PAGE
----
Petroleum is one of the defining resources of technology underpinning much of modern, mechanized human society. Its importance to modern states seems obvious. Many wars have been fought over the control of oil, and many more threaten us in the future. The Soviet Union, which boasted of being the country richest with energy sources, used its vast control of oil as a political and economic weapon during the Cold War. The precipitous decline of oil prices in the 1980s was a contributing factor in the demise of the USSR in 1991.

Felix Rehschuh's fine study of the development of the oil industry in the Soviet Union convincingly shows that the Soviet Union only belatedly arrived as an oil superpower. Once Soviet leaders fully grasped the importance of oil as an energy source and a political and economic weapon, they used it forcefully and strategically to extend their political influence. Rehschuh analyzes the reasons for Moscow's delayed involvement in oil as power.

According to Rehschuh, the legacy left by the Soviet Founding Father, Vladimir Lenin, was a crucial factor. In December 1920 Lenin proclaimed: “Communism is Soviet power plus the electrification of the whole country, since industry cannot be developed without electrification.” Soviet leaders identified the source of electricity with coal and hydroelectric power. They viewed petroleum as unwieldy—expensive to prospect, extract, and transport—and preferred what they considered simpler and cheaper sources. They understood oil mainly as a source of war machines such as tanks, airplanes, and warships. Unlike Britain and France, the Soviet Union did not seek to secure foreign oil. Instead, like Germany, the Soviet Union sought to develop synthetic oil (e.g., from coal) as a more dependable and cheaper source of energy. In the early Soviet era, leaders in the Kremlin believed, in any case, that petroleum accounted for less than 1 percent of domestic energy resources available in the country (p. 49). As a result, Soviet propaganda overwhelmingly emphasized the coal and hydropower industries as heroic producers and largely dismissed the oil industry as a “problem child.” During the early Soviet period, as during the Tsarist period, oil was exported, providing valuable foreign currency to the Soviet government. The Great Depression led to a collapse of global oil prices and made oil even less attractive to Soviet leaders. With no national plan for oil supply, regional authorities developed energy sufficiency programs. The log of visitors to Joseph Stalin's office indicates that from 1934 to 1938 he met representatives of the oil industry only once, in the summer of 1936 (p. 86). As with other industries, the oil industry was severely disrupted by Stalin's purges and Great Terror.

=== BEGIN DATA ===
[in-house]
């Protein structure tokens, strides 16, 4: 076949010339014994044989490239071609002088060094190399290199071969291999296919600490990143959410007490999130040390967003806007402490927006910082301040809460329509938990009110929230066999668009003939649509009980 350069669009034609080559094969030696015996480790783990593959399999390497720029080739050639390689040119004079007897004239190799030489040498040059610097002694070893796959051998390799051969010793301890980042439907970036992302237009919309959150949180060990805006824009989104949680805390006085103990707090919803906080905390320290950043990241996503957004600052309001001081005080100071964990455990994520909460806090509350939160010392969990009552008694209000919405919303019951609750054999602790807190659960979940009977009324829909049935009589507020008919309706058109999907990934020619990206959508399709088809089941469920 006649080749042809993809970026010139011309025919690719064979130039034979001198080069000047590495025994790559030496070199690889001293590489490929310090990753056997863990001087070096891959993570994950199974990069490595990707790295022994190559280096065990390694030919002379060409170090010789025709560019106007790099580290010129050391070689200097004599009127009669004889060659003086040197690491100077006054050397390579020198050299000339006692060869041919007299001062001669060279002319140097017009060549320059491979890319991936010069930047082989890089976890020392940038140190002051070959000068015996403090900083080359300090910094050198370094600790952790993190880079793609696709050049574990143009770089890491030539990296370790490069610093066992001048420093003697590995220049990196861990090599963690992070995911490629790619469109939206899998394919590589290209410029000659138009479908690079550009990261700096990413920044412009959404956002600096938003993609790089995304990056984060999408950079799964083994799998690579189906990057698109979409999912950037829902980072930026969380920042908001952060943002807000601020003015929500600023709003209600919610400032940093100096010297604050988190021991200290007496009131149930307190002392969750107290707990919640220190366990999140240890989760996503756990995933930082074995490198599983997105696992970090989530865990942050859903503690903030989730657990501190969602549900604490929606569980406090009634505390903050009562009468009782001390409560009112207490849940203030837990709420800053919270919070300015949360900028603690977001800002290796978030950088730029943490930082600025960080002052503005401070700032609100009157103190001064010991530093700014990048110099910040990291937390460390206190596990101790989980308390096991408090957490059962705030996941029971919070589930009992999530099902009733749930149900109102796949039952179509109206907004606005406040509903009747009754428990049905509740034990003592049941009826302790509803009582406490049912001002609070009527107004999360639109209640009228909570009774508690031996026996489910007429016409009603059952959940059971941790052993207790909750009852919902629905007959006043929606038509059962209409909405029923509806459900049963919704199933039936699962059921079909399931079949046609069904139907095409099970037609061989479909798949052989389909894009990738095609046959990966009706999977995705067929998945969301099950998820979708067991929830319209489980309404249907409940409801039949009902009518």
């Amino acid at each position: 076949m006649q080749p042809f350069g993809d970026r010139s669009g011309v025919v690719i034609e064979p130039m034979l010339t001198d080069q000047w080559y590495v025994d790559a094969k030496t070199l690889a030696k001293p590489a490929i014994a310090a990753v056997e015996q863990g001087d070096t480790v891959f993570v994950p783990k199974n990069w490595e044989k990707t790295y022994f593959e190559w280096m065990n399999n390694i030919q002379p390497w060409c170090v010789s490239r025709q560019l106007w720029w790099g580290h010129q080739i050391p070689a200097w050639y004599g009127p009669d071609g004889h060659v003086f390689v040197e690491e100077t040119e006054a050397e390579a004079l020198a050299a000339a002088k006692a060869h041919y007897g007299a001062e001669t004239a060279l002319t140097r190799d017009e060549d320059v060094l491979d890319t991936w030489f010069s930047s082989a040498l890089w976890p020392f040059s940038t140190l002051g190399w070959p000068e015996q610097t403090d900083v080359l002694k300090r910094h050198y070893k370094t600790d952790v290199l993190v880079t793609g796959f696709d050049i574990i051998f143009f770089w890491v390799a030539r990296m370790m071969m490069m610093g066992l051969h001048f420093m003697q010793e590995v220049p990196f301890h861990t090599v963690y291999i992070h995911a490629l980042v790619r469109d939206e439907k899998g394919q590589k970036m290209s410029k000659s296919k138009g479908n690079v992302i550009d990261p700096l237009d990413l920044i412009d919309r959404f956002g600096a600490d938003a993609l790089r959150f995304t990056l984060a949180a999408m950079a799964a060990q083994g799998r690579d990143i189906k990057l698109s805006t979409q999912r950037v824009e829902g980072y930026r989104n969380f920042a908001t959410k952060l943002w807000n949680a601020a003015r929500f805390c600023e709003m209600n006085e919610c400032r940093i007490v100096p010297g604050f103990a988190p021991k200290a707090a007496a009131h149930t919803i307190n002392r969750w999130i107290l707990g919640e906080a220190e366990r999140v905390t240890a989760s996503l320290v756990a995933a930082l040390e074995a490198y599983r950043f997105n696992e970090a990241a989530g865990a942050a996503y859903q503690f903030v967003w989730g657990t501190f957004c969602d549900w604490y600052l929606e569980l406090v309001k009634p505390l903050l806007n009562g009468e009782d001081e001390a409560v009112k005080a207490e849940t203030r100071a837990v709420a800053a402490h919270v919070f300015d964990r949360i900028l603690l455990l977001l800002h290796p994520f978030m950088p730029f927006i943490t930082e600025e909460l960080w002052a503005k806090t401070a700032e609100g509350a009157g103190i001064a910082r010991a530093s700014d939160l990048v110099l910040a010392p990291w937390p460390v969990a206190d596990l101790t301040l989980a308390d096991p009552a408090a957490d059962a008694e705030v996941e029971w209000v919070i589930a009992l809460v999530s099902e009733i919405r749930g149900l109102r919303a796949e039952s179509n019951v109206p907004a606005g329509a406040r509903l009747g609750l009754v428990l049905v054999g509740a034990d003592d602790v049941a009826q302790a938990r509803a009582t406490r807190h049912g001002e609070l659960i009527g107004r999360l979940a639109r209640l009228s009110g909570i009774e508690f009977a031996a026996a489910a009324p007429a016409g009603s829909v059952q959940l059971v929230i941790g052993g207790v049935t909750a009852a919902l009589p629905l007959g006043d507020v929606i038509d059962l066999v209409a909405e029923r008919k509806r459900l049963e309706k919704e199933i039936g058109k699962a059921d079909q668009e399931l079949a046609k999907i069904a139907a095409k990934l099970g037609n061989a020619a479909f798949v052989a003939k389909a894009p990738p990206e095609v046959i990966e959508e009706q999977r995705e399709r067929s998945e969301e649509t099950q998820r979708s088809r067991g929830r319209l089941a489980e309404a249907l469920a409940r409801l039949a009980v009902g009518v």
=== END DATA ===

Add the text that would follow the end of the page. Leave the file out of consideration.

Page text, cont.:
The threat of war in the late 1930s changed the Soviet view of petroleum, to an extent. The export of oil (crude oil and oil products), which peaked in 1932–1933, had practically ceased by the late 1930s, and the Soviet Union may even have imported oil from abroad. Simultaneously, Soviet officials sought to develop a “second Baku” in the Volga-Urals region. The “grace time” Stalin bought by concluding a non-aggression pact with Adolf Hitler did not help much because Stalin provided Germany with oil to appease Hitler. It was only in the few months preceding Hitler's attack on the Soviet Union that Stalin began to confront the oil deficit.